As is often the case, our internal practice significant event analysis revealed more of a system and process error and some ‘human factor’ issues – in this case, a busy clinic. We have all learned from this and the nursing team are developing a vaccine check list to reduce the chances of such errors occurring again. On a personal level I found my colleague’s attitude to be both brave and inspiring. In particular I noticed her feelings of anxiety, which made her honesty in coming forward even more of an act of ‘bottle’. Seeing both a kind, vulnerable human being, as well as the competent nurse I know, makes her leadership so much more authentic.
So why can it be difficult to come forward with an error or near miss? What psychological factors can bring out our defensive feelings? The themes contained in a book that I read recently called ‘Difficult Conversations’ by Stone, Patton and Sheen seems very relevant to this particular blog. Whilst it is dangerous to generalise, an observation I would make about myself and some GP colleagues is that we can cling to a purely positive identity of ourselves, which leaves no place in our self-concept for negative feedback.
If I think of myself as a super-competent person who never makes mistakes, then feedback suggesting that I have made a mistake presents a problem. The only way to keep my identity intact is to deny the feedback – to figure out why it’s not really true, why it doesn’t really matter, or why what I did wasn’t actually a mistake. If we are going to engage in honesty and candour then we are going to come up against information about ourselves that we find unpleasant.
We all make mistakes
The bigger the gap between what we hope is true and what we fear is true, the easier it is for us to lose our balance. One way to get around the overly simplistic all-or-nothing thinking is to be aware that we are all probably more complex than just ‘I am perfect’ or ‘I am worthless’. Just because something is missed or goes awry does not mean that I am a bad person. We all make mistakes and if we can’t admit that to ourselves it becomes harder to learn, improve and move on because we spend all our time and energy defending ourselves.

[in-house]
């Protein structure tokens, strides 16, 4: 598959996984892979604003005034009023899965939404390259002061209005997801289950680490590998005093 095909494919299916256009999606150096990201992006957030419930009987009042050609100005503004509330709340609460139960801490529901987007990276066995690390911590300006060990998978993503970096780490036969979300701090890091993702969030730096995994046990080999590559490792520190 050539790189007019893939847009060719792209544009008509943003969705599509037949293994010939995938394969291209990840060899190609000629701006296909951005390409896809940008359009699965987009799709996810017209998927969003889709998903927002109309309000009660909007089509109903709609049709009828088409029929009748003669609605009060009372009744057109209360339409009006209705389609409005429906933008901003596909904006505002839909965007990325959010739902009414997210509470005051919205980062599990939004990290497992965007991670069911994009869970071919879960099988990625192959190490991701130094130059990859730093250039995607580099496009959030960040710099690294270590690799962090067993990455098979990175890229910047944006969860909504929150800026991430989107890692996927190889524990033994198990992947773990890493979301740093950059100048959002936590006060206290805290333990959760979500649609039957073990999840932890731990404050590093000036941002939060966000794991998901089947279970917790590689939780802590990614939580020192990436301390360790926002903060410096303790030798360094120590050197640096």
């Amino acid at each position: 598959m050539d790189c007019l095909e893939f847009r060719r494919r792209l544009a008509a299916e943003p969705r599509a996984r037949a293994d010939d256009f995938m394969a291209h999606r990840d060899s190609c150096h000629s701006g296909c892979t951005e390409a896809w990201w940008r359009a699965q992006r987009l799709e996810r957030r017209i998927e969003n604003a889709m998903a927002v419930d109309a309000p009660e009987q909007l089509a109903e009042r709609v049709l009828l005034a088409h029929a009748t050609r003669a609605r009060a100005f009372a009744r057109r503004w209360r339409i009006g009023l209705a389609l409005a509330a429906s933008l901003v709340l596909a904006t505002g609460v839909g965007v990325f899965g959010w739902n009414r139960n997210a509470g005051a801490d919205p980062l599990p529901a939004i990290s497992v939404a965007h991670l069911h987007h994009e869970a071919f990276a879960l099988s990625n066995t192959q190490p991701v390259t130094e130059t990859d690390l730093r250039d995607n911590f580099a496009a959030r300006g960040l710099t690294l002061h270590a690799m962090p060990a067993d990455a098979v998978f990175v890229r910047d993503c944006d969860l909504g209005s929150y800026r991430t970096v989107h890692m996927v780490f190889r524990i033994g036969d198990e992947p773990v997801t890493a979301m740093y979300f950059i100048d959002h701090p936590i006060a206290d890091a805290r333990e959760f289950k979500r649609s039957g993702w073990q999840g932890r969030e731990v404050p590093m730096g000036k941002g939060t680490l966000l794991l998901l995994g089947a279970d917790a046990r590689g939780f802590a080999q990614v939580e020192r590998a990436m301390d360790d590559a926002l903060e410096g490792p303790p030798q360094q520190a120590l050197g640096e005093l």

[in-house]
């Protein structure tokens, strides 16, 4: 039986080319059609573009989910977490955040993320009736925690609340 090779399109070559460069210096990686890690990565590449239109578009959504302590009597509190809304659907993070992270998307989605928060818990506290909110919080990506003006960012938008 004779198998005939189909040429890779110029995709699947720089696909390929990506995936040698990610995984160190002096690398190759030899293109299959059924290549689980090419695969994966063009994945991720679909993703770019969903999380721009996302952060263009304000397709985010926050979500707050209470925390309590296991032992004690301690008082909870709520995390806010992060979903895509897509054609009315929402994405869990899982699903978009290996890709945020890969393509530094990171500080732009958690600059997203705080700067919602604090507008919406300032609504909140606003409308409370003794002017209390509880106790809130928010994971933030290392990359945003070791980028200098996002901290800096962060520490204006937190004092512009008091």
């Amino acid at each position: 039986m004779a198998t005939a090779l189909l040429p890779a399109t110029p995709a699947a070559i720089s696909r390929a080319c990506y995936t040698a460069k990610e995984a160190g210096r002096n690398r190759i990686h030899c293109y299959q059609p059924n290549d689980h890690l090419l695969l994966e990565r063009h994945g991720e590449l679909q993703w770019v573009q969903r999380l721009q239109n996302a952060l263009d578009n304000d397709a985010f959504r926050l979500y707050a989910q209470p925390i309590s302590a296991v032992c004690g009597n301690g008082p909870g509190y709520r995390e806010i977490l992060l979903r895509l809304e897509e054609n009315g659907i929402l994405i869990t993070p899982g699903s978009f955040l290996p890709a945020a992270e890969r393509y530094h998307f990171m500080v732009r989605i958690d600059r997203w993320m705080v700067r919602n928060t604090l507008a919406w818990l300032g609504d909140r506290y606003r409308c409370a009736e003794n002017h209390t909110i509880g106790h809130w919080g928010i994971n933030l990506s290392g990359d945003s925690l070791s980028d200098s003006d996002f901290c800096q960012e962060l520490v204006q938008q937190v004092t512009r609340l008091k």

One reason people are reluctant to admit to a mistake is that they fear being seen as weak or incompetent. Paradoxically, from my experience, it is generally competent people who take the possibility of mistakes in their stride and are seen as confident, secure and ‘big enough’ not to have to be perfect.
Bridging the gap
In summary there is a saying that ‘culture eats strategy for breakfast’. In other words, it is easy to talk the talk on honesty at a superficial level, but walking the walk is psychologically much more complex. Leadership attitudes and behaviours are crucial in order to bridge this gap. What I would say about our practice is that whilst we readily acknowledge that we are not perfect, we actively try to be open and reflective, so we can learn and improve the service we offer. Honesty has obvious benefits for our patients and also to our colleagues both within the practice and across the wider health and social care community.
As everyone already knows it is tough in general practice these days, but the esprit de corps that this honest culture generates is immeasurable.